GEORGETOWN, Feb 23 (Reuters) - Guyana is open to changing its oil-contract terms to secure investment in the country, but will not alter the royalties or other fiscal terms, Vice President Bharrat Jagdeo said at the conclusion of a four-day energy conference.

The South American nation has become the fastest-growing oil producing country, with about 650,000 barrels per day (bpd) up from zero five years ago. Last year, it unveiled a new oil production sharing agreement model in the hopes of increasing its share of oil wealth and attracting new producers.

Results of its first competitive bidding round for oil blocks will be announced in coming weeks, an official said this week. Guyana could allocate up to eight areas to several consortia, including an Exxon Mobil-led group that is responsible for all the nation's output today.

The new production sharing agreement (PSA) includes a 10% royalty, up from 2% paid by the Exxon group, a lowering of cost-recovery share for producers, and a new corporate tax.

"We had to ensure that we, having such a fiscal model, remain globally competitive," he said in a media briefing late on Thursday, adding that some oil firms had paused investment in exploration when the auction was launched in 2023.

The government in 2022 eased the proposed terms of local rules that required the use local workers, a provision companies had anticipated would be too tough to meet, saying there were insufficient qualified workers and local contractors.


"We don't want, because of the non-fiscal terms, to kill interest," he said. There were several areas of the terms that bidders raised objections to, he said, without providing details. Some of "the conditions were too tough," he added.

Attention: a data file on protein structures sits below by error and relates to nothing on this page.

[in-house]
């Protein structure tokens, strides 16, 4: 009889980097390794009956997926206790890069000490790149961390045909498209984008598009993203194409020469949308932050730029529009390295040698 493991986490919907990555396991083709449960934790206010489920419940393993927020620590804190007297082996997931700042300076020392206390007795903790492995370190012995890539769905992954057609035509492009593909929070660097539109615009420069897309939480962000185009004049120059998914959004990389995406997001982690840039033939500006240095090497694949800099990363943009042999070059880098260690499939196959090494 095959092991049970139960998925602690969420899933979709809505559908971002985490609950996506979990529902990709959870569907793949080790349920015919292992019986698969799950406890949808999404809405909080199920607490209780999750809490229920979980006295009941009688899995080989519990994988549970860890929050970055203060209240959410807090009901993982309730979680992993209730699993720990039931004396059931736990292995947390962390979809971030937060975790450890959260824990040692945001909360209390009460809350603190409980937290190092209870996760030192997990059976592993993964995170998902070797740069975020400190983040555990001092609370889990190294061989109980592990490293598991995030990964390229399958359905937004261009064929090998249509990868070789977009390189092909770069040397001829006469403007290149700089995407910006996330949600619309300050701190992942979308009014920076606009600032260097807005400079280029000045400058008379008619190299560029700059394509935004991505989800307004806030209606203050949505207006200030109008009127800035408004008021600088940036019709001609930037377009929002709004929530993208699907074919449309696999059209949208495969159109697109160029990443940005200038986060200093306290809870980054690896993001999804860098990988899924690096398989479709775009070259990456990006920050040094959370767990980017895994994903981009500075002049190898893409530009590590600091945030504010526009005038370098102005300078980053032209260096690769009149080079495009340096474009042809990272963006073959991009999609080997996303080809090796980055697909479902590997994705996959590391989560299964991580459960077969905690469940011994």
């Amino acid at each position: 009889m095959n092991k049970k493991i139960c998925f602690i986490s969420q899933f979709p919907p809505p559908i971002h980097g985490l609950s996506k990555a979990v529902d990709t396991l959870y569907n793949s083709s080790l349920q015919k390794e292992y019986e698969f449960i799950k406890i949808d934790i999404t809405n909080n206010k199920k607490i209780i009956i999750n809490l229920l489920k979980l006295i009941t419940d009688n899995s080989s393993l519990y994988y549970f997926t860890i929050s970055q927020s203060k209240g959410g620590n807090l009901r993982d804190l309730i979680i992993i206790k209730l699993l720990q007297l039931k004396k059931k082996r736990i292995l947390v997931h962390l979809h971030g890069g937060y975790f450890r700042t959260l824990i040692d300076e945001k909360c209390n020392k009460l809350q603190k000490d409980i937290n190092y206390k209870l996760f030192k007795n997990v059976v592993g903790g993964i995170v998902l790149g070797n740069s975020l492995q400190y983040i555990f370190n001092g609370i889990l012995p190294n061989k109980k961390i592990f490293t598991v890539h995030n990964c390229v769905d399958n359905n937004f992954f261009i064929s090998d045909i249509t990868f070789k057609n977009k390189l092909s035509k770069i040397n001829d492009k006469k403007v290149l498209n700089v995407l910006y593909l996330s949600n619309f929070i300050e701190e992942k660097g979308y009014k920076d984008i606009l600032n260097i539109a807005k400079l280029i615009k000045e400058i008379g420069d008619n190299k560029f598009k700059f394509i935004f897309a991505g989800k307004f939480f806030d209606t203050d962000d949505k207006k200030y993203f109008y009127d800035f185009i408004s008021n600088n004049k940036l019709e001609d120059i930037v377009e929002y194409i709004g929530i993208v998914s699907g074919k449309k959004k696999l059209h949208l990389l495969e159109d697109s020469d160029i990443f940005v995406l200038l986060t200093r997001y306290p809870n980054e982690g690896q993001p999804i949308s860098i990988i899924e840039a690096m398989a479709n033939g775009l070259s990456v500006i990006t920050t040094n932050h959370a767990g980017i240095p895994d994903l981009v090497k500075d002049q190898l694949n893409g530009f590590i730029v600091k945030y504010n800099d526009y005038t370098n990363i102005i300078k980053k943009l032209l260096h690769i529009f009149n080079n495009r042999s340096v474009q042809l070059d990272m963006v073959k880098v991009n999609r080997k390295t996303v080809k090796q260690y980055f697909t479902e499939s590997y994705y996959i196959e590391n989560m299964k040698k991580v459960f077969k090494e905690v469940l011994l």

The changes could be applied before the next bidding round, which will likely be launched later this year and will include up to 20% of the Exxon-group's prolific Stabroek block, which must be relinquished by October.

A separate drilling consortium by Toronto-listed Frontera Energy and CGX Energy that could be the next oil producer in Guyana, is looking for a financial partner, which according to analysts could take time to find support, further adding complications to the development plans.

The firms have given the government assurances that they are going to secure partners, Jagdeo said.

"They have obligations, according to the prospecting licenses they have, and they have to meet those obligations. I don't know whether the new fiscal regime or the new PSA is a deterrent to them securing partners as yet," he said.

Talks with the Exxon group on its seventh project in the country, which could include a liquefied natural gas (LNG) development, have not started as discussions on the sixth project are ongoing. Government approval for the sixth project could be issued by the end of the first quarter, he said.

Guyana has hired S&P Global energy consultancy IHS to help devise a strategy to develop its offshore natural gas reserves. Those deposits are central to developing a second energy sector that would include power plants, gas-processing and petrochemical projects.

"We are looking to monetize the gas," Jagdeo said, adding "we want all the gas to come onshore for industrialization."

However, given the country's lack of infrastructure and a rising global demand, the feasibility study might say that Guyana will only be able to bring a portion of the gas to shore for domestic use and to export to neighbors Brazil or Suriname, and process another portion offshore for exports.

(Reporting by Kiana Wilburg, writing by Marianna Parraga; Editing by Gary McWilliams and Aurora Ellis)